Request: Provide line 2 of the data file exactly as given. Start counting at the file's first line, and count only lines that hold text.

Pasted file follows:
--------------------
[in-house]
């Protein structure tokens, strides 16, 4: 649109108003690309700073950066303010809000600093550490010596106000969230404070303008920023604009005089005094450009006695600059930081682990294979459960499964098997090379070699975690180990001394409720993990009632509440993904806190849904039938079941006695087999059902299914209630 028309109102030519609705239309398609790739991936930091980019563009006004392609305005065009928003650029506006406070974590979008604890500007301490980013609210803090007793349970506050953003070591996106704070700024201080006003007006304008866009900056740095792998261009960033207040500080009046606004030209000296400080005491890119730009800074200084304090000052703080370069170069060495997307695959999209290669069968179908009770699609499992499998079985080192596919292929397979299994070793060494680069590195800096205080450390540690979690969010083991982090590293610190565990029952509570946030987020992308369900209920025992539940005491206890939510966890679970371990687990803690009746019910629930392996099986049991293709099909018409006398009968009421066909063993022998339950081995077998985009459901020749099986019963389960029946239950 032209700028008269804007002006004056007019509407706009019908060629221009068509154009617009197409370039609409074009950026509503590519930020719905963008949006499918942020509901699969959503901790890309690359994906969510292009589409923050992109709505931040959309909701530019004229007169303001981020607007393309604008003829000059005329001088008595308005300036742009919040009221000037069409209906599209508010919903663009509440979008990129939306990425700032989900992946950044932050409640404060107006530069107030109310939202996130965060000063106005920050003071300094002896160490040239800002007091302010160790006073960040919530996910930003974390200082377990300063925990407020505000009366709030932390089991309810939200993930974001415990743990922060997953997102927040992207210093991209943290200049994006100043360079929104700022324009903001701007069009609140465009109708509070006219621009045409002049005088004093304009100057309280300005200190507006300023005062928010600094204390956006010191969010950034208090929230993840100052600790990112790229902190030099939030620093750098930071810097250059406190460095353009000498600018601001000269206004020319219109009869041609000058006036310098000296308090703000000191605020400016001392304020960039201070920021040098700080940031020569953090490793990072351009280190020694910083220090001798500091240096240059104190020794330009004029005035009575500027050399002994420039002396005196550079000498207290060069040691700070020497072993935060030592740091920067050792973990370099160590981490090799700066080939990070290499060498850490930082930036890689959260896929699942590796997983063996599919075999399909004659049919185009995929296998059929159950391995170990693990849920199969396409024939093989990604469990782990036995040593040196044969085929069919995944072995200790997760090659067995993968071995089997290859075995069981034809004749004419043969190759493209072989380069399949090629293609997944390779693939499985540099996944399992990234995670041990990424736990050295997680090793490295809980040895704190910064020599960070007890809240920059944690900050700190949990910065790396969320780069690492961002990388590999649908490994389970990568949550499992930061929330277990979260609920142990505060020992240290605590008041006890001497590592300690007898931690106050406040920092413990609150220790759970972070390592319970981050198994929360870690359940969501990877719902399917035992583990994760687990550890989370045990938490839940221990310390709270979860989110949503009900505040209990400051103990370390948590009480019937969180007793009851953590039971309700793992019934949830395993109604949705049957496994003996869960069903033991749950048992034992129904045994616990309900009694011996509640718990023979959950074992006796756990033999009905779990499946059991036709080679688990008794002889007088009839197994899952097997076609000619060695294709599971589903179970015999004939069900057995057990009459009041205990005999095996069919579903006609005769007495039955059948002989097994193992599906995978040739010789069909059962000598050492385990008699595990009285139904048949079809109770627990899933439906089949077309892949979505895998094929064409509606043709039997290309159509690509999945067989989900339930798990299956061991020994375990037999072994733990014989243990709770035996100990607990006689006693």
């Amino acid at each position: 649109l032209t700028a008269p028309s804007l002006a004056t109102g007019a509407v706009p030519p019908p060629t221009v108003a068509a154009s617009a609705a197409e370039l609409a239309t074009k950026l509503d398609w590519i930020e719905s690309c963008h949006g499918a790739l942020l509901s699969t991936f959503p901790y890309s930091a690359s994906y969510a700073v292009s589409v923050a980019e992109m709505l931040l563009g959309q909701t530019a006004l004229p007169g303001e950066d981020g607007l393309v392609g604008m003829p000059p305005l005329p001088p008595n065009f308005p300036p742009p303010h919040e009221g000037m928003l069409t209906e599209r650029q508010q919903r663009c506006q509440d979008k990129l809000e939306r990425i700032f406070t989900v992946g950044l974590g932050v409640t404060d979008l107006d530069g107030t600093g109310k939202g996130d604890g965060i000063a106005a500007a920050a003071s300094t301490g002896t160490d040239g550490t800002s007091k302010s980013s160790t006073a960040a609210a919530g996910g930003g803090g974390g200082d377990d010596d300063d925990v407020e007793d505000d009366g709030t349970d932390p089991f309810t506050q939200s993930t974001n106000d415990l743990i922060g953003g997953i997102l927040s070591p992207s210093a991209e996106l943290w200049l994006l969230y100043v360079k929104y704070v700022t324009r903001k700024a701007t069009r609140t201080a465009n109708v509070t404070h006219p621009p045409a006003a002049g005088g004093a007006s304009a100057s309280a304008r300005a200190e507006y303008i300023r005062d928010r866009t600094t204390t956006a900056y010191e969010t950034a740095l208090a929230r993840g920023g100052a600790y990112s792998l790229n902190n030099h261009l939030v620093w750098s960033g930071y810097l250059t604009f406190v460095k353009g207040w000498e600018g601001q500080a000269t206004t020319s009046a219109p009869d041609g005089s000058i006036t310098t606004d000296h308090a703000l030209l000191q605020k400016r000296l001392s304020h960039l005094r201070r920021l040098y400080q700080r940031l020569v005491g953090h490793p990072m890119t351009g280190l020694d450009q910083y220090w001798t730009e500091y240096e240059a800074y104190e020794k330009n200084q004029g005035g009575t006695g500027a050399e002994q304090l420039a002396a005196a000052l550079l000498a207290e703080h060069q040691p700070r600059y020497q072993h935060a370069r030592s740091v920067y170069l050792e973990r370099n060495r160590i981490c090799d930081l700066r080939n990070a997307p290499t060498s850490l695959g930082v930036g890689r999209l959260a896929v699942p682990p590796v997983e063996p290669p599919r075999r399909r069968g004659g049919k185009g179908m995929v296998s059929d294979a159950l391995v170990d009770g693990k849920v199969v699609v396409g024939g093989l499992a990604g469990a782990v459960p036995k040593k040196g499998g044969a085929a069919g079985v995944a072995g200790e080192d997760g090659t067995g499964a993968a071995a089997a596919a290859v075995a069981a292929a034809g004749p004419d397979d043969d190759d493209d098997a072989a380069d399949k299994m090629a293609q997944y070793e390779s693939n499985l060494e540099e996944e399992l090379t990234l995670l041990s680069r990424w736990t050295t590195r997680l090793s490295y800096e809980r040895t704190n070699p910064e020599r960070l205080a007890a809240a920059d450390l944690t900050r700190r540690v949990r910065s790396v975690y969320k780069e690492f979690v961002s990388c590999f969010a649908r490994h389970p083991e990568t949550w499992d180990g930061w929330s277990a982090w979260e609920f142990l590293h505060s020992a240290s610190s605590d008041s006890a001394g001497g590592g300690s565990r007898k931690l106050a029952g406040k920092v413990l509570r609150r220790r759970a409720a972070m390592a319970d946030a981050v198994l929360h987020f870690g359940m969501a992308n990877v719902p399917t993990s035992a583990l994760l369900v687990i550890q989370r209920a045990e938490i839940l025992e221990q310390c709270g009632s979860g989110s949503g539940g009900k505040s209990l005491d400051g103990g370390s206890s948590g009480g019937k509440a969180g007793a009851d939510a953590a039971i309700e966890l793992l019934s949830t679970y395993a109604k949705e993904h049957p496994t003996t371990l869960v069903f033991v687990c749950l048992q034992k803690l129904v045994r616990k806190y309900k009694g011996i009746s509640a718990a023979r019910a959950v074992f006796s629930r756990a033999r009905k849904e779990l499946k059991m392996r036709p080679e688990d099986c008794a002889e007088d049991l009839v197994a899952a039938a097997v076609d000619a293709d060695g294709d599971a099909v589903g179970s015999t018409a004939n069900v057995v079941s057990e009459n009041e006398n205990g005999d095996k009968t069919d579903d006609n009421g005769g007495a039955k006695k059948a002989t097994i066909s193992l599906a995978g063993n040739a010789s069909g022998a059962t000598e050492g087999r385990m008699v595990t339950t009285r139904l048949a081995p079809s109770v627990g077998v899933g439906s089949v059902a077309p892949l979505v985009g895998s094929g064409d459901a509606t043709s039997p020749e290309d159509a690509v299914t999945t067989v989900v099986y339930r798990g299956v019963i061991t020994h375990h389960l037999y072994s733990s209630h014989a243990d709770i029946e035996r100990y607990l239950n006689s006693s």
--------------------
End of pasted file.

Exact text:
């Protein structure tokens, strides 16, 4: 649109108003690309700073950066303010809000600093550490010596106000969230404070303008920023604009005089005094450009006695600059930081682990294979459960499964098997090379070699975690180990001394409720993990009632509440993904806190849904039938079941006695087999059902299914209630 028309109102030519609705239309398609790739991936930091980019563009006004392609305005065009928003650029506006406070974590979008604890500007301490980013609210803090007793349970506050953003070591996106704070700024201080006003007006304008866009900056740095792998261009960033207040500080009046606004030209000296400080005491890119730009800074200084304090000052703080370069170069060495997307695959999209290669069968179908009770699609499992499998079985080192596919292929397979299994070793060494680069590195800096205080450390540690979690969010083991982090590293610190565990029952509570946030987020992308369900209920025992539940005491206890939510966890679970371990687990803690009746019910629930392996099986049991293709099909018409006398009968009421066909063993022998339950081995077998985009459901020749099986019963389960029946239950 032209700028008269804007002006004056007019509407706009019908060629221009068509154009617009197409370039609409074009950026509503590519930020719905963008949006499918942020509901699969959503901790890309690359994906969510292009589409923050992109709505931040959309909701530019004229007169303001981020607007393309604008003829000059005329001088008595308005300036742009919040009221000037069409209906599209508010919903663009509440979008990129939306990425700032989900992946950044932050409640404060107006530069107030109310939202996130965060000063106005920050003071300094002896160490040239800002007091302010160790006073960040919530996910930003974390200082377990300063925990407020505000009366709030932390089991309810939200993930974001415990743990922060997953997102927040992207210093991209943290200049994006100043360079929104700022324009903001701007069009609140465009109708509070006219621009045409002049005088004093304009100057309280300005200190507006300023005062928010600094204390956006010191969010950034208090929230993840100052600790990112790229902190030099939030620093750098930071810097250059406190460095353009000498600018601001000269206004020319219109009869041609000058006036310098000296308090703000000191605020400016001392304020960039201070920021040098700080940031020569953090490793990072351009280190020694910083220090001798500091240096240059104190020794330009004029005035009575500027050399002994420039002396005196550079000498207290060069040691700070020497072993935060030592740091920067050792973990370099160590981490090799700066080939990070290499060498850490930082930036890689959260896929699942590796997983063996599919075999399909004659049919185009995929296998059929159950391995170990693990849920199969396409024939093989990604469990782990036995040593040196044969085929069919995944072995200790997760090659067995993968071995089997290859075995069981034809004749004419043969190759493209072989380069399949090629293609997944390779693939499985540099996944399992990234995670041990990424736990050295997680090793490295809980040895704190910064020599960070007890809240920059944690900050700190949990910065790396969320780069690492961002990388590999649908490994389970990568949550499992930061929330277990979260609920142990505060020992240290605590008041006890001497590592300690007898931690106050406040920092413990609150220790759970972070390592319970981050198994929360870690359940969501990877719902399917035992583990994760687990550890989370045990938490839940221990310390709270979860989110949503009900505040209990400051103990370390948590009480019937969180007793009851953590039971309700793992019934949830395993109604949705049957496994003996869960069903033991749950048992034992129904045994616990309900009694011996509640718990023979959950074992006796756990033999009905779990499946059991036709080679688990008794002889007088009839197994899952097997076609000619060695294709599971589903179970015999004939069900057995057990009459009041205990005999095996069919579903006609005769007495039955059948002989097994193992599906995978040739010789069909059962000598050492385990008699595990009285139904048949079809109770627990899933439906089949077309892949979505895998094929064409509606043709039997290309159509690509999945067989989900339930798990299956061991020994375990037999072994733990014989243990709770035996100990607990006689006693």